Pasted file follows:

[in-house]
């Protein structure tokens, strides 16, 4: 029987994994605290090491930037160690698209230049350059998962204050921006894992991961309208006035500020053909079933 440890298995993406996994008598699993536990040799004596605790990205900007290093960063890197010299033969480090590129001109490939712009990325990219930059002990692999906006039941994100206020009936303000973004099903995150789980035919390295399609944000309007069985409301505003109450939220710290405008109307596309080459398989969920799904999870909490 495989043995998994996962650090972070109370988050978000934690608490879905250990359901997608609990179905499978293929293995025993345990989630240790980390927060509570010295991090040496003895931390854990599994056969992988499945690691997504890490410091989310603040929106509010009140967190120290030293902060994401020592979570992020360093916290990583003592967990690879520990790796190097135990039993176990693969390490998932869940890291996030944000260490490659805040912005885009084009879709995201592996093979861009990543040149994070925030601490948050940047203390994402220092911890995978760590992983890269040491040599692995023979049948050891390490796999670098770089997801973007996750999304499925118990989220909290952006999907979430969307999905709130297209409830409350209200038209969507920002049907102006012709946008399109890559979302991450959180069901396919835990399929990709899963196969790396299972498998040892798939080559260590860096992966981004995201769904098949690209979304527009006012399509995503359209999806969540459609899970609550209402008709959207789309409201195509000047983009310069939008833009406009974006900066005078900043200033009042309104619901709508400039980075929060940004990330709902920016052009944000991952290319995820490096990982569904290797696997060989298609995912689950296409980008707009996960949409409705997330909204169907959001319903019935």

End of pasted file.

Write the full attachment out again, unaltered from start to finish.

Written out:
[in-house]
């Protein structure tokens, strides 16, 4: 029987994994605290090491930037160690698209230049350059998962204050921006894992991961309208006035500020053909079933 440890298995993406996994008598699993536990040799004596605790990205900007290093960063890197010299033969480090590129001109490939712009990325990219930059002990692999906006039941994100206020009936303000973004099903995150789980035919390295399609944000309007069985409301505003109450939220710290405008109307596309080459398989969920799904999870909490 495989043995998994996962650090972070109370988050978000934690608490879905250990359901997608609990179905499978293929293995025993345990989630240790980390927060509570010295991090040496003895931390854990599994056969992988499945690691997504890490410091989310603040929106509010009140967190120290030293902060994401020592979570992020360093916290990583003592967990690879520990790796190097135990039993176990693969390490998932869940890291996030944000260490490659805040912005885009084009879709995201592996093979861009990543040149994070925030601490948050940047203390994402220092911890995978760590992983890269040491040599692995023979049948050891390490796999670098770089997801973007996750999304499925118990989220909290952006999907979430969307999905709130297209409830409350209200038209969507920002049907102006012709946008399109890559979302991450959180069901396919835990399929990709899963196969790396299972498998040892798939080559260590860096992966981004995201769904098949690209979304527009006012399509995503359209999806969540459609899970609550209402008709959207789309409201195509000047983009310069939008833009406009974006900066005078900043200033009042309104619901709508400039980075929060940004990330709902920016052009944000991952290319995820490096990982569904290797696997060989298609995912689950296409980008707009996960949409409705997330909204169907959001319903019935």